Well-known twins Jenna Bush Hager and Barbara Bush (former President George W. Bush’s daughters) were featured in a 2015 segment on NBC’s Today Show. They discussed their deep bond from childhood and that they continue to be best friends throughout adulthood. Jenna and Barbara joked that their sense of humor is unique to them. They said few others understand it, especially Jenna’s husband Henry.
Jenna laughed, “I mean, Henry rolls his eyes at us a lot, don’t you think?”
Barbara commented, “He got me in the marriage also . . . . I think he’s had to take a number of naps with both of us and that might get annoying.”
Jenna assured Barbara that Henry really doesn’t mind: “He says he’s the ham in the ham sandwich.”
Henry’s ease with his wife’s close relationship with her twin reminded me of Eli and Gabe, identical twins I interviewed. Eli and Gabe have always been emotionally close. When they pursued graduate degrees in different cities, Eli met his wife Malka. Eli reported that what made this particular relationship work was that Malka understood the tight relationship between Eli and his brother. She was one of the only women Eli had dated who did not feel the need to compete with Gabe for Eli’s attention and affection. Malka was comfortable with, and admiring of, the close relationship between the brothers. She jokingly tells friends that Eli calls Gabe to tell him what he ate for dinner that evening.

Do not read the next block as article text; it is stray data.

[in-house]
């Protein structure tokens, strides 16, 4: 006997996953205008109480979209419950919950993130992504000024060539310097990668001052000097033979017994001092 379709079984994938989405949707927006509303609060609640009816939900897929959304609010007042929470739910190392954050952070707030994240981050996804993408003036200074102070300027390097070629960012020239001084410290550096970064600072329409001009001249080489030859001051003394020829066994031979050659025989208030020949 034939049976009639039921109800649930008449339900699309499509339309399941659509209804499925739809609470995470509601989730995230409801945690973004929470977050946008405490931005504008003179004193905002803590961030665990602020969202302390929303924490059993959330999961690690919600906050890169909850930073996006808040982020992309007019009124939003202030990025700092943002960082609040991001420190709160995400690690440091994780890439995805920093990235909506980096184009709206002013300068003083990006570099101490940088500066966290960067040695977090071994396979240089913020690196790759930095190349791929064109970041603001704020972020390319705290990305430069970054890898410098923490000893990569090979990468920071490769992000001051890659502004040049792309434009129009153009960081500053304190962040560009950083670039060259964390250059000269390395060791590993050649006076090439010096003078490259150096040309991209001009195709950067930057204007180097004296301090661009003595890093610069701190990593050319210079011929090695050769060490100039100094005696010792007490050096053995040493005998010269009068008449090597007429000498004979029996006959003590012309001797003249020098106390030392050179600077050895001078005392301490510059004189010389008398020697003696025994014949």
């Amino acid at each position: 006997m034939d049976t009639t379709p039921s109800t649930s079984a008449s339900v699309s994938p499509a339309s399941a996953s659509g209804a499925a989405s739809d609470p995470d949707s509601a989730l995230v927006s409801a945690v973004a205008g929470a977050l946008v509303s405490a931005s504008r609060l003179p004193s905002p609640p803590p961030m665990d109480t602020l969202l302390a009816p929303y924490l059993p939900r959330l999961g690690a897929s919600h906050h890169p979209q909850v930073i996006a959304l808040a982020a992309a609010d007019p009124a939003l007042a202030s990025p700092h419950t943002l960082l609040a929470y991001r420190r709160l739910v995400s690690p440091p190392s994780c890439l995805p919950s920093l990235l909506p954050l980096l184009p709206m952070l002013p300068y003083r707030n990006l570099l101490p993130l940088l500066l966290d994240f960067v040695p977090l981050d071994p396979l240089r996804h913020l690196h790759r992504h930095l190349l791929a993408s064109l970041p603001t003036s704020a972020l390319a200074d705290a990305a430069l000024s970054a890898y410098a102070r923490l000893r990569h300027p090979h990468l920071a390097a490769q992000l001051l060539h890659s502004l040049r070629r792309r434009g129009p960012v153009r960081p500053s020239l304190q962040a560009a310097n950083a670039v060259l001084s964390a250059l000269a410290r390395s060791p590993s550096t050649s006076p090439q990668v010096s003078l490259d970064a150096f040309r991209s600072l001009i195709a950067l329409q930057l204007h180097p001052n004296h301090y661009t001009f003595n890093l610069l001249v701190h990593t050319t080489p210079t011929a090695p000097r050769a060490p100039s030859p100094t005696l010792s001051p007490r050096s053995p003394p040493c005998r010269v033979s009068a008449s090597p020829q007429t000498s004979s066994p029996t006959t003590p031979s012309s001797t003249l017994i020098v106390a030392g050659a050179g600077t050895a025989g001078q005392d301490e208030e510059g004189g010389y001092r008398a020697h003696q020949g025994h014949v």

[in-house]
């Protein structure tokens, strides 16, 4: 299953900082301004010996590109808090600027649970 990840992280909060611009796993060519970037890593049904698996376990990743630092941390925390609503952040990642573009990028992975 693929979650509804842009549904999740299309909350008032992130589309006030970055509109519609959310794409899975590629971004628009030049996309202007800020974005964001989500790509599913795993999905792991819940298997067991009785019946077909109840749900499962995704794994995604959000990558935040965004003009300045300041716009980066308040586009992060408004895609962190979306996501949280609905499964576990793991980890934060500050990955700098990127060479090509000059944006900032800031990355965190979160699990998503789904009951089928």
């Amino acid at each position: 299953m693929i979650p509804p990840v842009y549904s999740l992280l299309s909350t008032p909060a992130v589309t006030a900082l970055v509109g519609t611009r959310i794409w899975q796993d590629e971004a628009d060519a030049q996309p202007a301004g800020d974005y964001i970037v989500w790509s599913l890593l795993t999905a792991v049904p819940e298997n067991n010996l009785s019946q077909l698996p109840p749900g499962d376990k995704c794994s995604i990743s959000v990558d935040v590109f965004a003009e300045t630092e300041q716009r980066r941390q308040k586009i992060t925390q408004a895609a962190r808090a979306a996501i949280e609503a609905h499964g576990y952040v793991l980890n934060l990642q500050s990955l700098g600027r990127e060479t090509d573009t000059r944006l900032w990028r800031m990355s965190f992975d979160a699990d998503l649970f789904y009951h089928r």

Clearly Malka — like Henry, above — has found peace with the fact that her partner has a concurrent intimate relationship. But this isn’t typical. Studies confirm that there more often exists a mutual rivalry between spouse and co-twin. The conflict apparently arises when twins are emotionally co-dependent on one another. Twins experience difficulty with anyone who intentionally or unintentionally threatens the inter-twin attachment. Twins have an easier time bonding with partners when their relationship with their twin siblings is close but independent, as opposed to close but dependent.
Notably, though, in studies on marriage quality and twinships, twins are not more likely to divorce than singletons. And, in the event of divorce, the dissolution of marriage is more often caused by infidelity of a spouse than competition between spouse and co-twin. Such studies also demonstrate that the most harmonious marriages for twins who share a close bond are those where the twins’ respective spouses were related or friendly to each other before either one married one of the twins. This relationship that predated marriage meant there was no burden or time investment in establishing a new relationship. It meant that the twins could continue their close relationships with each other while still having successful marriages.
I have been fascinated by the study of twins and their journeys in finding and attaining intimate partnerships. It’s hard enough to find a mate when one doesn’t have the added complication of a pre-existing intimate relationship! I’ll explore more research and include more anecdotes from my interviews in subsequent posts. For now, suffice it to say that a twin’s marital partner is not simply the ham in a ham sandwich. And if he is, then we need to reframe how we see the sandwich as a whole.